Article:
Thursday 2 September 2021

A Wren hopped around in a bush beside the Vista ...

... and a Chiffchaff sang a few phrases.

A Great Tit ate a pine nut she took from my hand.

Starlings milled around in the grass by the Diana memorial fountain. There is an ants' nest here, providing a tasty snack.

The male Little Owl appeared in the morning in a chestnut tree a short way east of the nest tree, where he has been seen before.

There was a Jay in the same tree, but it flew in from the far side and hadn't noticed the owl, or there would have been a lot of indignant squawking.

The female Peregrine was on the barracks. She raised a lethal foot to scratch herself.

A Black-Headed Gull from Poland stood on the gravel bank. Its yellow ring has the code TNX7. We have two regular Polish visitors, T4UN and T8YT, but I haven't seen this one before.

One of the Moorhens from the willow near the bridge fed a chick ...

... and then they went under the bridge and occupied a Coots' nest, defending it against the Coots trying to get it back.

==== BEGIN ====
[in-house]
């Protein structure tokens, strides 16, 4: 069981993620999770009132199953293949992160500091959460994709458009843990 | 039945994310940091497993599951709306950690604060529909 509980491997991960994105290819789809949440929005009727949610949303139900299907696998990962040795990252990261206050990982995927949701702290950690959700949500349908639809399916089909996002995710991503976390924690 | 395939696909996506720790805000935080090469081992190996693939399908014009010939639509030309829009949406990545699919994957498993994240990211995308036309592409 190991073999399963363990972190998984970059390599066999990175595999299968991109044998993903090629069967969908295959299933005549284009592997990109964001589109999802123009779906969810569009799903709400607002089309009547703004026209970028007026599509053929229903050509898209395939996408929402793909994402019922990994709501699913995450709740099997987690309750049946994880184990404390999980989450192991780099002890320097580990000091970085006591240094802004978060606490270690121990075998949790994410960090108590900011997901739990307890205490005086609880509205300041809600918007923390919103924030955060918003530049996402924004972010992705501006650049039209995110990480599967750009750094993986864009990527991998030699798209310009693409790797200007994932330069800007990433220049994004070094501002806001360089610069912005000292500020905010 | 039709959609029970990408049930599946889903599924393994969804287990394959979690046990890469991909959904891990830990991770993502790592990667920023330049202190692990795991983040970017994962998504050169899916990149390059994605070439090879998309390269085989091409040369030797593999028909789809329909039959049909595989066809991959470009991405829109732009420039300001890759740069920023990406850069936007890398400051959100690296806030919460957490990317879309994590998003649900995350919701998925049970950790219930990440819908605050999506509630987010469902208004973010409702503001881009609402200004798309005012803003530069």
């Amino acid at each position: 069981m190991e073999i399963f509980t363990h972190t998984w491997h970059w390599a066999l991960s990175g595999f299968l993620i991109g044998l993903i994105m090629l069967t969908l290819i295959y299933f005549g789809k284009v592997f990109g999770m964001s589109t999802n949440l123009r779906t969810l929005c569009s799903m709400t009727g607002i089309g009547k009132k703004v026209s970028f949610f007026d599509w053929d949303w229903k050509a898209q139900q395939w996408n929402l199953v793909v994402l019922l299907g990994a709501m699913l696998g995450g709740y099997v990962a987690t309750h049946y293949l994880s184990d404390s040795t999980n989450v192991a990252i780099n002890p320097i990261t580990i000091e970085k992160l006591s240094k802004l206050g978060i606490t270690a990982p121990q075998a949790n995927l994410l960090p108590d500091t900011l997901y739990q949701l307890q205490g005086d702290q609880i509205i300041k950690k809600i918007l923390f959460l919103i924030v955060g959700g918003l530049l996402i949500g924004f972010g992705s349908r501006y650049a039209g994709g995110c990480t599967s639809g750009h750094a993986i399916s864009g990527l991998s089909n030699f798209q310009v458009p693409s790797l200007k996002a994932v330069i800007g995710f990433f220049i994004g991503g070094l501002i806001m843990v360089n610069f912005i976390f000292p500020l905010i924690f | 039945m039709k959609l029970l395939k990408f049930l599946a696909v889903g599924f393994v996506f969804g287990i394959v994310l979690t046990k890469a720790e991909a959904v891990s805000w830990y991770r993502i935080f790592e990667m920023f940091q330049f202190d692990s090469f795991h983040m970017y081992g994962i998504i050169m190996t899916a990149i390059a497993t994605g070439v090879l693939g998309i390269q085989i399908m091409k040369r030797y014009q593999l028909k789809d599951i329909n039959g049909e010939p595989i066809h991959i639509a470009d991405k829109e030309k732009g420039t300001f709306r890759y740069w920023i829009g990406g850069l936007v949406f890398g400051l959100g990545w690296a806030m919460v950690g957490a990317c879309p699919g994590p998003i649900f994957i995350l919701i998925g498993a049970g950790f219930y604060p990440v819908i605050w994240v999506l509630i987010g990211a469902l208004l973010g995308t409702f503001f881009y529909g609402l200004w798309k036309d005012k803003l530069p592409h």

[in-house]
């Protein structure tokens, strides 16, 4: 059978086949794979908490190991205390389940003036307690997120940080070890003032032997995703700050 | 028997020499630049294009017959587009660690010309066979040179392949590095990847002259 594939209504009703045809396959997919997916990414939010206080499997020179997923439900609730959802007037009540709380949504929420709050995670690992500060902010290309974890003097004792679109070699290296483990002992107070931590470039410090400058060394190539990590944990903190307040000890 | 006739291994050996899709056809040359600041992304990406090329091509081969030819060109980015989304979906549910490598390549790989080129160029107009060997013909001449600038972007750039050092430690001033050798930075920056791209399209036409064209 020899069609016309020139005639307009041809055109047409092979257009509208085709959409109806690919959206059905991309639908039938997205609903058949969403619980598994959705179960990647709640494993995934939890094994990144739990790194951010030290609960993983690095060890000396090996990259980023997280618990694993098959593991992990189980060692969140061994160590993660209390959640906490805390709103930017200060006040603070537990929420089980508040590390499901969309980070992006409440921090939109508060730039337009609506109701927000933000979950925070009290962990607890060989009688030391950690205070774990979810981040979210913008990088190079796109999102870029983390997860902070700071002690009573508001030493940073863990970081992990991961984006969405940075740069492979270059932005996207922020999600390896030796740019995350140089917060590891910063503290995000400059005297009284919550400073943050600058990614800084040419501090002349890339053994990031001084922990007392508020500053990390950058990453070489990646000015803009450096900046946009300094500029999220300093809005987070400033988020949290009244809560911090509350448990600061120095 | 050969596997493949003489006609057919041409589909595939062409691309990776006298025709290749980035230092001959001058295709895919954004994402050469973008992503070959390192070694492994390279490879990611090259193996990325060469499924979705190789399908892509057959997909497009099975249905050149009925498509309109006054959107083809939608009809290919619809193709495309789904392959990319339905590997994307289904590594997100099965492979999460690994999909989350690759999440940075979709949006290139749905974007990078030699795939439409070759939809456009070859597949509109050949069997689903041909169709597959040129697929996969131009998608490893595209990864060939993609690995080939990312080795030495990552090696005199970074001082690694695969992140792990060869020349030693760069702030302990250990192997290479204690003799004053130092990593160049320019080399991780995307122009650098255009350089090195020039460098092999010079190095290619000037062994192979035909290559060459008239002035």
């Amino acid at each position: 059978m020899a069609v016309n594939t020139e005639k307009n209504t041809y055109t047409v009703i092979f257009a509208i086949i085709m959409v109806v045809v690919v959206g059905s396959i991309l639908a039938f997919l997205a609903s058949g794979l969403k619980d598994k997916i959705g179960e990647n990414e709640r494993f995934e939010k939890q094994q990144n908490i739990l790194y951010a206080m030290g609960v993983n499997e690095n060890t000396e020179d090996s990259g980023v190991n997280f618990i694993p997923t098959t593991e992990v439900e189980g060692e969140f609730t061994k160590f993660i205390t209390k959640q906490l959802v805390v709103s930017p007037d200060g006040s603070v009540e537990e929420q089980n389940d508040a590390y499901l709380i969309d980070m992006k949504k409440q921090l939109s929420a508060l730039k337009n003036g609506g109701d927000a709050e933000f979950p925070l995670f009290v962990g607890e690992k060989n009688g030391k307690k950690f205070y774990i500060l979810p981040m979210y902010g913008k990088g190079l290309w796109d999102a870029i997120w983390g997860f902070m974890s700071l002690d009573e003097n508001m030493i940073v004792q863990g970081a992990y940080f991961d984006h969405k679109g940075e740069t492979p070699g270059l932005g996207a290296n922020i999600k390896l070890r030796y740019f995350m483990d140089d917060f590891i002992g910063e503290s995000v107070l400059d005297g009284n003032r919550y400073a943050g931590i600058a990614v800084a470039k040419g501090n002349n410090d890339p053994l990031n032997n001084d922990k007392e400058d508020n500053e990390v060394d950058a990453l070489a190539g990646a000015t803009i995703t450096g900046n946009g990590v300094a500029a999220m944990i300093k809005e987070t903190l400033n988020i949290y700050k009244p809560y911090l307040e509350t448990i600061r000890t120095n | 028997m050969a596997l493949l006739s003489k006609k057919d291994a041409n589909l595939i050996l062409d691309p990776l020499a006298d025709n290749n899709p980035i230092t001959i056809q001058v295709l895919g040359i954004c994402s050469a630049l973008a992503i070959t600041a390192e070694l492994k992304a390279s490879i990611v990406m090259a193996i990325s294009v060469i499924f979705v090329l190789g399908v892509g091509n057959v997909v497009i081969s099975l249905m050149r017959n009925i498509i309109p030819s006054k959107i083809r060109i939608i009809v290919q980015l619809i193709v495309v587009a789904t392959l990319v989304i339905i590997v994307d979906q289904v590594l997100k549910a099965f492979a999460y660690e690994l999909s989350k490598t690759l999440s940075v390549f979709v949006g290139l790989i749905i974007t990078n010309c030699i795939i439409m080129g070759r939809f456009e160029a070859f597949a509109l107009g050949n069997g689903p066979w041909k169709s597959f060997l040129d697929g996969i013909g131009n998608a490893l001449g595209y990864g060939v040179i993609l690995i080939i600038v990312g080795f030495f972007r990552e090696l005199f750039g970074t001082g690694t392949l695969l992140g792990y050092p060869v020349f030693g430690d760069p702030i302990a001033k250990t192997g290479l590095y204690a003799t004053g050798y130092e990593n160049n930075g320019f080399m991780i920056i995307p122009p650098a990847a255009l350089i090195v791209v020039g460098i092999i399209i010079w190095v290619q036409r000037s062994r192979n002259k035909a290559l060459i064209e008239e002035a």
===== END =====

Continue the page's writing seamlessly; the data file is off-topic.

More Shovellers have arrived on the Long Water.

The visiting Red-Crested Pochards seem to have settled in at the north end, where there are a lot of algae and water plants for them to browse on.

A rat strolled over the Serpentine island, dangerously close to a Grey Heron. It avoided being eaten.

A female Common Darter dragonfly landed on my head, then flew to the camouflage cover of a camera lens. It was oddly calm while several people took close-up pictures with their phones.

A Buff-Tailed Bumblebee was kept busy by the multiple florets of a patch of Sedum by the Dell.


  1. That's a brave Moorhen, standing its ground against the menacing Coots. Although I guess the Coots are the rightful owners of the property and the Moorhens are trespassers.

    How delicate and deft Great Tits are!

    1. The Moorhen gains courage from having chicks to defend. Actually neither needs the nest -- the Coots have finished breeding and the Moorhens have their willow tree on the other side of the bridge.